nations, the res judicata effect of the foreign judgments of divorce serves as the deeper basis for extending judicial recognition and
for considering the alien spouse bound by its terms. This same effect, as discussed above, will not obtain for the Filipino spouse
were it not for the substantive rule that the second paragraph of Article 26 of the Family Code provides.
Considerations beyond the recognition of the foreign divorce decree
As a matter of "housekeeping" concern, we note that the Pasig City Civil Registry Office has already recorded the divorce decree on
Gerbert and Daisylyns marriage certificate based on the mere presentation of the decree. 34We consider the recording to be legally
improper; hence, the need to draw attention of the bench and the bar to what had been done.
Article 407 of the Civil Code states that "[a]cts, events and judicial decrees concerning the civil status of persons shall be recorded
in the civil register." The law requires the entry in the civil registry of judicial decrees that produce legal consequences touching
upon a persons legal capacity and status, i.e., those affecting "all his personal qualities and relations, more or less permanent in
nature, not ordinarily terminable at his own will, such as his being legitimate or illegitimate, or his being married or not." 35
A judgment of divorce is a judicial decree, although a foreign one, affecting a persons legal capacity and status that must be
recorded. In fact, Act No. 3753 or the Law on Registry of Civil Status specifically requires the registration of divorce decrees in the
civil registry:
Sec. 1. Civil Register. A civil register is established for recording the civil status of persons, in which shall be entered:

(a) births;
(b) deaths;
(c) marriages;
(d) annulments of marriages;
(e) divorces;
(f) legitimations;
(g) adoptions;
(h) acknowledgment of natural children;
(i) naturalization; and
(j) changes of name.
xxxx
Sec. 4. Civil Register Books. The local registrars shall keep and preserve in their offices the following books, in which they shall,
respectively make the proper entries concerning the civil status of persons:
(1) Birth and death register;
(2) Marriage register, in which shall be entered not only the marriages solemnized but also divorces and dissolved
marriages.
(3) Legitimation, acknowledgment, adoption, change of name and naturalization register.
But while the law requires the entry of the divorce decree in the civil registry, the law and the submission of the decree by
themselves do not ipso facto authorize the decrees registration. The law should be read in relation with the requirement of a
judicial recognition of the foreign judgment before it can be given res judicata effect. In the context of the present case, no judicial
order as yet exists recognizing the foreign divorce decree. Thus, the Pasig City Civil Registry Office acted totally out of turn and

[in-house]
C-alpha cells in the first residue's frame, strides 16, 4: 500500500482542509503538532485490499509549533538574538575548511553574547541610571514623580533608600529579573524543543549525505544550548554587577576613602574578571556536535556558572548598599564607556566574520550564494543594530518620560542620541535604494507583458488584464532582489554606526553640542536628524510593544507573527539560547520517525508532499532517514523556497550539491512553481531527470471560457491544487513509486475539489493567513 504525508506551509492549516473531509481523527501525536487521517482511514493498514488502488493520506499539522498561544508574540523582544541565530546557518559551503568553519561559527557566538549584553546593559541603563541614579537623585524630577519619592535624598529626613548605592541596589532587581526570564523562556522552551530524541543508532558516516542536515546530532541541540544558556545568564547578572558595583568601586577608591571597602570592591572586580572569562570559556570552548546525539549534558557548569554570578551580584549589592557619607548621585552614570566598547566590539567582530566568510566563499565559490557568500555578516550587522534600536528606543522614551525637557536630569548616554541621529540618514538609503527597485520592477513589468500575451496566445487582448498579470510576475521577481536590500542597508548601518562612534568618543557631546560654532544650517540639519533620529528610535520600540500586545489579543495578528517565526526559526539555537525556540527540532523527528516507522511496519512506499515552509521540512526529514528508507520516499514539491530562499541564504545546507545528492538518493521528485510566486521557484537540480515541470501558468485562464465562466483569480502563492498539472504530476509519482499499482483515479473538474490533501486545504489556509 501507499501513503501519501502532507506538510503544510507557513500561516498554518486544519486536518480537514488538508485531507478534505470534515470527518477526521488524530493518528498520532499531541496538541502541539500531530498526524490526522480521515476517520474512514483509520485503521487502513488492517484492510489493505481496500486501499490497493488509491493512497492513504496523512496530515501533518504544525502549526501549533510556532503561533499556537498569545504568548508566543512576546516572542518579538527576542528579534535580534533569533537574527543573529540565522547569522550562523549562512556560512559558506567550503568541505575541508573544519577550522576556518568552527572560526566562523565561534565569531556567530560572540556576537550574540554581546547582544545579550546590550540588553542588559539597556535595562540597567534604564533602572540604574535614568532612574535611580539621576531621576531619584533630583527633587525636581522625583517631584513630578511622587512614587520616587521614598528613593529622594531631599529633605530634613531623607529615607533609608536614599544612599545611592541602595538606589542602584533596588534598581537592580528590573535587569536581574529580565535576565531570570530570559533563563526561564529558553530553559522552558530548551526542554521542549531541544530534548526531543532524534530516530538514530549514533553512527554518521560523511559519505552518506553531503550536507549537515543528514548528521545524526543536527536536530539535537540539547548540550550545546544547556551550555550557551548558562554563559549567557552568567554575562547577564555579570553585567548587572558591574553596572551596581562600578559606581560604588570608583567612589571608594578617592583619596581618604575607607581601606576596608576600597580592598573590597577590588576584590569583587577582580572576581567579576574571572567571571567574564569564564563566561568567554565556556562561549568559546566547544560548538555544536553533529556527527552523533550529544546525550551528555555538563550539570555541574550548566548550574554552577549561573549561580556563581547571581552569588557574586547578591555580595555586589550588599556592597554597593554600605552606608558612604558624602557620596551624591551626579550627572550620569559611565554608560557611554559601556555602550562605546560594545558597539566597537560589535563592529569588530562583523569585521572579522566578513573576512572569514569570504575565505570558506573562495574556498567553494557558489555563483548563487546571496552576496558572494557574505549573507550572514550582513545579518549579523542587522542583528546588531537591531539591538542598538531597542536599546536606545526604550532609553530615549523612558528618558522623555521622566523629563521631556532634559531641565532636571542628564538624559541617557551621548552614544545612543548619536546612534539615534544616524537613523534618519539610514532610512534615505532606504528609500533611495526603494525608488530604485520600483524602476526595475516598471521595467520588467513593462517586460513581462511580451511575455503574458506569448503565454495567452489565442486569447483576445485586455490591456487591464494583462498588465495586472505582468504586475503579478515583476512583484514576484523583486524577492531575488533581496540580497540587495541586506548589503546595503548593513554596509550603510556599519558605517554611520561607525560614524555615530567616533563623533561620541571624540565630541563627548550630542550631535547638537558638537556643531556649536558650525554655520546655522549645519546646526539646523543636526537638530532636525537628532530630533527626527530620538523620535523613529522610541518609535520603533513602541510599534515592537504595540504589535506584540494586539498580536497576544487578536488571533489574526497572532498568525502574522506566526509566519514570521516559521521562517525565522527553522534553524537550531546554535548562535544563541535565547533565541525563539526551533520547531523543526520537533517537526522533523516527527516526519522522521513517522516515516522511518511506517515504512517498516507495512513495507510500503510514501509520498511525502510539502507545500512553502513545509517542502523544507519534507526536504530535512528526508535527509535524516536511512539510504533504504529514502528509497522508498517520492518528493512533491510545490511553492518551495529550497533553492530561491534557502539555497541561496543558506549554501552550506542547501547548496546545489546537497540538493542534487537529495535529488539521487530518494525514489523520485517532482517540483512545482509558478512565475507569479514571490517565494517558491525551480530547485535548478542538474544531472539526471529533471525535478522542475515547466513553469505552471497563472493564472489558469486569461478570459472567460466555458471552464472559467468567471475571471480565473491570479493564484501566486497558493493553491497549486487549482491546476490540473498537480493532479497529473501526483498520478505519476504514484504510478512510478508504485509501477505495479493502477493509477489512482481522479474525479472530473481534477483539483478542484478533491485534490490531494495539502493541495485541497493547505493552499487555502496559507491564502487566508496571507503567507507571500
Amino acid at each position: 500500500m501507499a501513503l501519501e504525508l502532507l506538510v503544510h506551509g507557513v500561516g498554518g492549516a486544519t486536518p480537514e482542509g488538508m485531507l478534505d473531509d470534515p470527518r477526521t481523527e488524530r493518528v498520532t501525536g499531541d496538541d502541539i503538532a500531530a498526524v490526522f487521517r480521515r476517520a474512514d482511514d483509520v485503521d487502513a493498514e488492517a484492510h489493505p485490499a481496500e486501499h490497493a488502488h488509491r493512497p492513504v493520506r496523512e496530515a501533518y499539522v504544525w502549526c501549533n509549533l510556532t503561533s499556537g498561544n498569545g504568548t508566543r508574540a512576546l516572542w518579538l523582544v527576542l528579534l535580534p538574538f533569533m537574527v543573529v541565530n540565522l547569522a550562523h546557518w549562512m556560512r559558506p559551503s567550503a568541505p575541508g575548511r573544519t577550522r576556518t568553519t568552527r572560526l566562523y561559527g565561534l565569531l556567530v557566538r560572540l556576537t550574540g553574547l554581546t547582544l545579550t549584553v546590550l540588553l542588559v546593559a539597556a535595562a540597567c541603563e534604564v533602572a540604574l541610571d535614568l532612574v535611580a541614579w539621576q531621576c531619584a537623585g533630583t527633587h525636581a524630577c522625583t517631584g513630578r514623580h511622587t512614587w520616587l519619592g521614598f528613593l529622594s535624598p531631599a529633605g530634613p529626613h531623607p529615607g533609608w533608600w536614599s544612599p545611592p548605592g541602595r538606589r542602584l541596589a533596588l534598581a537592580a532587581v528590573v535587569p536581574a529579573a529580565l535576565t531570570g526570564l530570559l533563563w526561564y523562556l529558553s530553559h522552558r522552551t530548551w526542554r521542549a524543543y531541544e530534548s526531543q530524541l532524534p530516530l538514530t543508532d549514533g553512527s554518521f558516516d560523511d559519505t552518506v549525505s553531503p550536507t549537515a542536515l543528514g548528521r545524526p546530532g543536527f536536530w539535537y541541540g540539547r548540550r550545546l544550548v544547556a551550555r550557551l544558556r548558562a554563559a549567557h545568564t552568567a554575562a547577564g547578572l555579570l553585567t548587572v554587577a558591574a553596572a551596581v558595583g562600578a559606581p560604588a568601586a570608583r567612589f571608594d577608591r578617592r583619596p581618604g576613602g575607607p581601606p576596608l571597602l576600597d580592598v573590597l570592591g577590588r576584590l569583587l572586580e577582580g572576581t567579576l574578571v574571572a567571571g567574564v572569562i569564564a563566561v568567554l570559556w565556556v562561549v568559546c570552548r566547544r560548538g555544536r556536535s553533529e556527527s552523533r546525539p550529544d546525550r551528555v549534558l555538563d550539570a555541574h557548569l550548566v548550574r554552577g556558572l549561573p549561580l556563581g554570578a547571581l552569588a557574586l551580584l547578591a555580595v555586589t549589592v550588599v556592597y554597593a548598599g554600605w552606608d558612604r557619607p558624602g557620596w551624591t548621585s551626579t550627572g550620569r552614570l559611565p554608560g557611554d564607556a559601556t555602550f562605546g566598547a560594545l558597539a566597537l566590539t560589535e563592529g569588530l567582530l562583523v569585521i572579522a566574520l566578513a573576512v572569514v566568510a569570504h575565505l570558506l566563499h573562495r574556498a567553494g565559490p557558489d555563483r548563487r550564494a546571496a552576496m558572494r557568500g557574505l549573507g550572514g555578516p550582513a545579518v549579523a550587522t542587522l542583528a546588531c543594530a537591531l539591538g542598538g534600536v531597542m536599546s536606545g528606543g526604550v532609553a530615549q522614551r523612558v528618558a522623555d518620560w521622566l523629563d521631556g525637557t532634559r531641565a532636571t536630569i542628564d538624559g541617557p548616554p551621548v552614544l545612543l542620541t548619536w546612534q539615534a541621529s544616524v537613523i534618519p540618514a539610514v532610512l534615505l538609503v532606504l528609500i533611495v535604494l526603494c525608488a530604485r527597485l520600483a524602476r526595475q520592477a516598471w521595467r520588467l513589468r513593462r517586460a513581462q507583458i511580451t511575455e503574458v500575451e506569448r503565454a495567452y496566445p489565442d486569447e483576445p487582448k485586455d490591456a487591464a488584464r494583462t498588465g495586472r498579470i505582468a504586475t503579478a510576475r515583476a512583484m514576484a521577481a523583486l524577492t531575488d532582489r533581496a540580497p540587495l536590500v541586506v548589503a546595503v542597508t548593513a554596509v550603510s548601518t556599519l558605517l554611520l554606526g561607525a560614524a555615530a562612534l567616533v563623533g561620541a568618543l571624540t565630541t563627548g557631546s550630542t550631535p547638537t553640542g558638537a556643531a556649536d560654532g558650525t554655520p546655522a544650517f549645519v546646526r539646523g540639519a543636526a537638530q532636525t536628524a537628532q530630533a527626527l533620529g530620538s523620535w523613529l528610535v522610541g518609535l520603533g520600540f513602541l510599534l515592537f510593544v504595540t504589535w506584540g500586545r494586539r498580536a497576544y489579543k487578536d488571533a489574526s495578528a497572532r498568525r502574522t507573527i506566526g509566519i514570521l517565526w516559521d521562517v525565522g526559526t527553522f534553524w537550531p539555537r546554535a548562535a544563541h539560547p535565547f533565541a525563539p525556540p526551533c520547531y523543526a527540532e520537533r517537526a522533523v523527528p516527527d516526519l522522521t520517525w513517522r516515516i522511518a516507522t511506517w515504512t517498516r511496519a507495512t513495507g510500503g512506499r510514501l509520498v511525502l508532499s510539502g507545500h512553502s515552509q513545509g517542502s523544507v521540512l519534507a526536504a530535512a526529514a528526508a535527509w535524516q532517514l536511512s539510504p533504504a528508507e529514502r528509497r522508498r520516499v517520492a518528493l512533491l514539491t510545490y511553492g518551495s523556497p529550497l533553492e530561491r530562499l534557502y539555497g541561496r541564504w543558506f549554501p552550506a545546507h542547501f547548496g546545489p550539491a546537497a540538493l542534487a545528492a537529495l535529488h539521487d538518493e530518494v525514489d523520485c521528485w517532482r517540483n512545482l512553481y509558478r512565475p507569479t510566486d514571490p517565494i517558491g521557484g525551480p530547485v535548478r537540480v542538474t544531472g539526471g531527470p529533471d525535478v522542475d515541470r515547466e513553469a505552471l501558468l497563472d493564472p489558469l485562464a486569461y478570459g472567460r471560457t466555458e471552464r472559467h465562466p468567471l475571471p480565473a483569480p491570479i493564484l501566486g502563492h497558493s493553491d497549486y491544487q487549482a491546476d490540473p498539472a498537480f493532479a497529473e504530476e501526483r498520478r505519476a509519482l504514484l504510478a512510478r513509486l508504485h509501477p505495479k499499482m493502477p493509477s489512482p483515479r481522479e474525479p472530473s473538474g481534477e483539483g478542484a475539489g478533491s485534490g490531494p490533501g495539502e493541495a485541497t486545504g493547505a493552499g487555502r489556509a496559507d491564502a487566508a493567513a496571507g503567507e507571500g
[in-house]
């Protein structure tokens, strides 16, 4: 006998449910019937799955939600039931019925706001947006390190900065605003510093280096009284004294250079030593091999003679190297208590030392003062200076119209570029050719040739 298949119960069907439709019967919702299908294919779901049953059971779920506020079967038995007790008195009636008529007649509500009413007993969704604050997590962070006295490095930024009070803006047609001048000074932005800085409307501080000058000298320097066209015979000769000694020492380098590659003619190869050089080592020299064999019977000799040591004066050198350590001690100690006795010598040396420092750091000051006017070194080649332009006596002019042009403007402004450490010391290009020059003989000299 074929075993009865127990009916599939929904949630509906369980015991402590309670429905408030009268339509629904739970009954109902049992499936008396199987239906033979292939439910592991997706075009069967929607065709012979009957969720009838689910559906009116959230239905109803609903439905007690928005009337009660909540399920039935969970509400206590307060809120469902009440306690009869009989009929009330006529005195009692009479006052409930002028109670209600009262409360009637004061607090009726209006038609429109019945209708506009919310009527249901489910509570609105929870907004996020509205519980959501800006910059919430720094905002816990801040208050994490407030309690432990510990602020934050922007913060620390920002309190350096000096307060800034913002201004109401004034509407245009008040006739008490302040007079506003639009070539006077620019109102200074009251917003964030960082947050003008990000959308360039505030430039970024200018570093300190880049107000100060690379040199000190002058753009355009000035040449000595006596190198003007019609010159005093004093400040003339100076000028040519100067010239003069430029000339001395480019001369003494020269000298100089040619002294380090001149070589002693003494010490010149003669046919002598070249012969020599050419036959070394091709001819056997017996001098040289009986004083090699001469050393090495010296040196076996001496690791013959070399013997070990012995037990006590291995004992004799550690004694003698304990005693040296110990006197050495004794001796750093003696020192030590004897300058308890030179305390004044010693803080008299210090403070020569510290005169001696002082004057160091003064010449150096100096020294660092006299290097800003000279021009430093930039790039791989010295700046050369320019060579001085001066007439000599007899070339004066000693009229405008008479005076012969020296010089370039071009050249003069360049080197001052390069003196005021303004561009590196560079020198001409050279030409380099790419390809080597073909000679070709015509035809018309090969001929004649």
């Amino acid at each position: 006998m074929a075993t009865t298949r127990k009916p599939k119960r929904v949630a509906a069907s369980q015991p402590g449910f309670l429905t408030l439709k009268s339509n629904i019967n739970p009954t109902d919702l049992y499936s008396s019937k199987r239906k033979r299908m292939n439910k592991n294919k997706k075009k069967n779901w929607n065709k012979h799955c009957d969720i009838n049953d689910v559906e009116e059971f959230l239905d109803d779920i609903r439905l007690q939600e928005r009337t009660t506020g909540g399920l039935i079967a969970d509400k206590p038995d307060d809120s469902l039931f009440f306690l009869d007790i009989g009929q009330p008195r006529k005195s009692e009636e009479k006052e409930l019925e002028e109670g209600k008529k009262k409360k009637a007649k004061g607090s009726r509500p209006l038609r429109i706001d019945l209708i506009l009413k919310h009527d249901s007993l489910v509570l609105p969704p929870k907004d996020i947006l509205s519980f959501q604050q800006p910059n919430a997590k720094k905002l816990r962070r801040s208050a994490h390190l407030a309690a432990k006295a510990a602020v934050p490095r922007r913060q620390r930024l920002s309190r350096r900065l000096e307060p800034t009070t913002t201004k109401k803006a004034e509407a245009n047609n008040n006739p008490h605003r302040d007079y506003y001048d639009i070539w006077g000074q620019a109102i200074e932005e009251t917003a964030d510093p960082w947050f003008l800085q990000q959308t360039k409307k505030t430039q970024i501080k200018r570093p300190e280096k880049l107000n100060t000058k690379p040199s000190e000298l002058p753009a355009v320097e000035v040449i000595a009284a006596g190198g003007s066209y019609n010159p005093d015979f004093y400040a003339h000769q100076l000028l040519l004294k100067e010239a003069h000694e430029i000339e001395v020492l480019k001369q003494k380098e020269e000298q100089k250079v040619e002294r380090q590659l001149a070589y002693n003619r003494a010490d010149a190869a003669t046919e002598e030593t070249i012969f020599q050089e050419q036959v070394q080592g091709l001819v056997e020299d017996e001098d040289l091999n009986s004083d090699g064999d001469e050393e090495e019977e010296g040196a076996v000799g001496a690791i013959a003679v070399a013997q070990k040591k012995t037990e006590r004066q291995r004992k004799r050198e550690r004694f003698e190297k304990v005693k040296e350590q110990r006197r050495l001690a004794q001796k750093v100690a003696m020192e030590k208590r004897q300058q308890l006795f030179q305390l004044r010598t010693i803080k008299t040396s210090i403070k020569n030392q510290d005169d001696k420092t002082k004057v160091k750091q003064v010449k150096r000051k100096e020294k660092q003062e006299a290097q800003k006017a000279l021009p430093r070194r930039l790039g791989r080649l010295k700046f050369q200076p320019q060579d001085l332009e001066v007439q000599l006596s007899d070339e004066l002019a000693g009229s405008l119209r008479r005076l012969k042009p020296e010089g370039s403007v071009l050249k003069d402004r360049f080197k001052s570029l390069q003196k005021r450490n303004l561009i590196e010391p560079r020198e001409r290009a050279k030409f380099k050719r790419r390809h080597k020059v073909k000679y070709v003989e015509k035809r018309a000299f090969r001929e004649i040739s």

without authority of law when it annotated the Canadian divorce decree on Gerbert and Daisylyns marriage certificate, on the
strength alone of the foreign decree presented by Gerbert.
Evidently, the Pasig City Civil Registry Office was aware of the requirement of a court recognition, as it cited NSO Circular No. 4,
series of 1982,36 and Department of Justice Opinion No. 181, series of 1982 37 both of which required a final order from a
competent Philippine court before a foreign judgment, dissolving a marriage, can be registered in the civil registry, but it,
nonetheless, allowed the registration of the decree. For being contrary to law, the registration of the foreign divorce decree without
the requisite judicial recognition is patently void and cannot produce any legal effect.1avvphi1
Another point we wish to draw attention to is that the recognition that the RTC may extend to the Canadian divorce decree does
not, by itself, authorize the cancellation of the entry in the civil registry. A petition for recognition of a foreign judgment is not the
proper proceeding, contemplated under the Rules of Court, for the cancellation of entries in the civil registry.
Article 412 of the Civil Code declares that "no entry in a civil register shall be changed or corrected, without judicial order." The
Rules of Court supplements Article 412 of the Civil Code by specifically providing for a special remedial proceeding by which
entries in the civil registry may be judicially cancelled or corrected. Rule 108 of the Rules of Court sets in detail the jurisdictional
and procedural requirements that must be complied with before a judgment, authorizing the cancellation or correction, may be
annotated in the civil registry. It also requires, among others, that the verified petition must be filed with the RTC of the province
where the corresponding civil registry is located; 38 that the civil registrar and all persons who have or claim any interest must be
made parties to the proceedings; and that the time and place for hearing must be published in a newspaper of general